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I have some basic questions about pipes I am unsure about.

a) What is the standard behavior if a process writing to a pipe gets killed (ie. SIGKILL SIGINT) Does it close the pipe? Does it flush the pipe? Or is the behavior undefined?

b) What is the standard behavior if a process returns normally? Is it guaranteed to flush the pipe and close the pipe? (without explicitly doing so of course).

I would like these answers to be as general as possible, but in reality if it depends entirely on the OS specs I can accept that! However, if there is a Posix standard or a current defined Windows behavior I would be very grateful to know.

Thanks.

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2 Answers 2

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a. What is the standard behavior if a process writing to a pipe gets killed (ie. SIGKILL SIGINT) Does it close the pipe? Does it flush the pipe? Or is the behavior undefined?

SIGKILL never allows any cleanup - the process dies, dead. With SIGINT, it depends on whether the process handles the signal. If so, it is likely to exit via exit(2), which flushes standard I/O file handles. The question is - was the pipe connected to standard output or via popen()? If so, outstanding buffered data may be flushed; if not, there is no buffered data so flushing is immaterial.

If there is unread data in the pipe, that data remains in the pipe, ready for the reader to collect - assuming there is a reader.

b. What is the standard behavior if a process returns normally? Is it guaranteed to flush the pipe and close the pipe? (without explicitly doing so of course).

It depends on whether the pipe was connected via standard I/O or not. If not, there is nothing pending. If so, then yes, any material in the buffers will be flushed as the standard I/O stream is closed.


c. Thanks for the info on signals and the unread data, but I'm a little confused about the standard I/O pipe connection. After you mentioned popen() I looked it up and the man page says its return value identical to an I/O stream and the streams are fully buffered by default. I'm just not clear on the difference between the two nor do I understand where the difference comes from.

The basic system call for creating pipes is pipe(2). It creates two file descriptors, one for the read end of the pipe, one for the write end. If you do nothing else with them, then they remain as file descriptors, with unbuffered output (via write(2) and related system calls). If the process terminates, there is no buffering in the application; the pipe is closed.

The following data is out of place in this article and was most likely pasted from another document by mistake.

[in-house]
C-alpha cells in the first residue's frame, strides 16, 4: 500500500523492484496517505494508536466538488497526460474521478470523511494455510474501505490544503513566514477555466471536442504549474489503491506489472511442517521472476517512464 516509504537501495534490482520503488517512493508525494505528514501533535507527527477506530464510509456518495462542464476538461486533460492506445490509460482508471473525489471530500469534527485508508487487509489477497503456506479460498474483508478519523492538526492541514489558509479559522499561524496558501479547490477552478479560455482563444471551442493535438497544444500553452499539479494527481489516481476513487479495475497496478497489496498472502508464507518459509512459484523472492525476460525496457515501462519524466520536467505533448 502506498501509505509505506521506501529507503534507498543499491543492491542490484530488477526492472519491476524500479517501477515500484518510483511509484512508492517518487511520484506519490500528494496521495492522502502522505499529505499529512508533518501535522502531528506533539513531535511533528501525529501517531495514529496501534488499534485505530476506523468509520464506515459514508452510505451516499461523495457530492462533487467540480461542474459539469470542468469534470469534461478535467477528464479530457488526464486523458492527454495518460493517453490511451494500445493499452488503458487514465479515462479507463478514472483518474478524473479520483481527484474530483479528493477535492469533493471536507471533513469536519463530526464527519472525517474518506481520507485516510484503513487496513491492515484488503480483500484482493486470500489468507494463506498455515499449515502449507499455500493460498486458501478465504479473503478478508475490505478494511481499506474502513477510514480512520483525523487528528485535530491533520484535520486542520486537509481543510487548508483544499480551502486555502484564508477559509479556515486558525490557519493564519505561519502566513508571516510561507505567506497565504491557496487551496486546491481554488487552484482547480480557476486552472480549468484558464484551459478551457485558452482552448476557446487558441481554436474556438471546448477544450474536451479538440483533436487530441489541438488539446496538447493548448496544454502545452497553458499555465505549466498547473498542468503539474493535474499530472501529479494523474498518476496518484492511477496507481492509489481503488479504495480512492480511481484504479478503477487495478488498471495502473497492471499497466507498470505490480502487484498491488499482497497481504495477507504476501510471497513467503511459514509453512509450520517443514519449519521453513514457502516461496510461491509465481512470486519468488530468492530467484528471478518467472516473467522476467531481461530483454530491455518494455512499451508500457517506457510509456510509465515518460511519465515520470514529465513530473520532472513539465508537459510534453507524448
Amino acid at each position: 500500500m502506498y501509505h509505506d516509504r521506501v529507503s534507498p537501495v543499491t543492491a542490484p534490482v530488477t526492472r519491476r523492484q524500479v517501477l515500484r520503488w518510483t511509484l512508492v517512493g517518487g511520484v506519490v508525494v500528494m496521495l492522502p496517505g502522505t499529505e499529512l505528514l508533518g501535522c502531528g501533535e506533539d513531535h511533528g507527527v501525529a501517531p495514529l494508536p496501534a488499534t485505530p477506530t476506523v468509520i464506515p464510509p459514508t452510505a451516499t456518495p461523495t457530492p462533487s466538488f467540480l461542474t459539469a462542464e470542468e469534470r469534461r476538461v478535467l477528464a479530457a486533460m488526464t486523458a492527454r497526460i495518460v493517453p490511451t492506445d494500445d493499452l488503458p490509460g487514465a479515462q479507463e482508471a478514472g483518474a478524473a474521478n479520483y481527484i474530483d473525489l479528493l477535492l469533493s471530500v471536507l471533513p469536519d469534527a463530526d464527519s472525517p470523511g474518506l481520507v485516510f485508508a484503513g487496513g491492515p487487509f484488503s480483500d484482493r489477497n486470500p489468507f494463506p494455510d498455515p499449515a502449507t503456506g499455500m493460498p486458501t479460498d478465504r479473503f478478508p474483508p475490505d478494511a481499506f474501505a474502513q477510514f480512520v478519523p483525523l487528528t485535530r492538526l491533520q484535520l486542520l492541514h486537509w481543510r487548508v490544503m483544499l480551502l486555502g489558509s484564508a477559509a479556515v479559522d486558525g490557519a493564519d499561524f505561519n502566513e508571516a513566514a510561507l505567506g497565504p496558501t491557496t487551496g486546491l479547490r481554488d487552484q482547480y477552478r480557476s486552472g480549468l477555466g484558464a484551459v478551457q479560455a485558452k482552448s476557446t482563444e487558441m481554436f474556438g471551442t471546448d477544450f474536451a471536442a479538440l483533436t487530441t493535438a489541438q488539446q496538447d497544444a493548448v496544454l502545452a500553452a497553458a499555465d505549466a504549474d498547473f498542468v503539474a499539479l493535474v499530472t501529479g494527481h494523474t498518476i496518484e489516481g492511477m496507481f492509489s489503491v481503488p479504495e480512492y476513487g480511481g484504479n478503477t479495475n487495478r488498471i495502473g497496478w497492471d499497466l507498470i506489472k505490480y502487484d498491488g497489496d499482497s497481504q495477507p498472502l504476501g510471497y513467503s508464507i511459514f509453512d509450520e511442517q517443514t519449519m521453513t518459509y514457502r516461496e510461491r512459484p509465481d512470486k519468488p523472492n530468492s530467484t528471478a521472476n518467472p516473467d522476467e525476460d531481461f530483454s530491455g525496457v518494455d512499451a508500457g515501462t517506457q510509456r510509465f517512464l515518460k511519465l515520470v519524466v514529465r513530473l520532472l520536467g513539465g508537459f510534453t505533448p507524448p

If you use popen(3), then it does a whole lot more work for you. It still invokes pipe(2) to create the pipes, but it then does a fork(2). The child arranges the correct configuration of the pipes and launches the child process. The parent also closes the unused end of the pipe, and uses fdopen(3) to create a standard I/O file stream for the calling process to use.

With the file stream, if there is data in the I/O buffer, then a close or equivalent will ensure that the outstanding data is flushed and the file descriptor is closed.

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Thanks for the info on signals and the undread data, but, I'm a little confused about the standard I/O pipe connection. After you mentioned popen I looked it up and the man page says it's return value identical to an I/O stream and the streams are fully buffered by default. I'm just not clear on the difference between the two nor do I understand where the difference comes from. –  Derek Litz Dec 24 '09 at 6:30
    
Great job. Thanks for pointing me to fdopen(3). This has cleared things up for me very much. –  Derek Litz Dec 24 '09 at 16:22

The normal behaviour is that all file descriptors are closed when a process terminates. This means that a pipe, like any other open file descriptor, is closed normally.

One interesting thing about pipes, though: in POSIX, if a process writes to a pipe that has been closed, the writer will get a signal, SIGPIPE.


Edit:

A caveat: The difference between s SIGx termination and a normal termination is that, like any other file write, you may loose data that has been buffered (via a FILE write) and not yet written to the file descriptor.

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Great information. Thanks. –  Derek Litz Dec 24 '09 at 6:18

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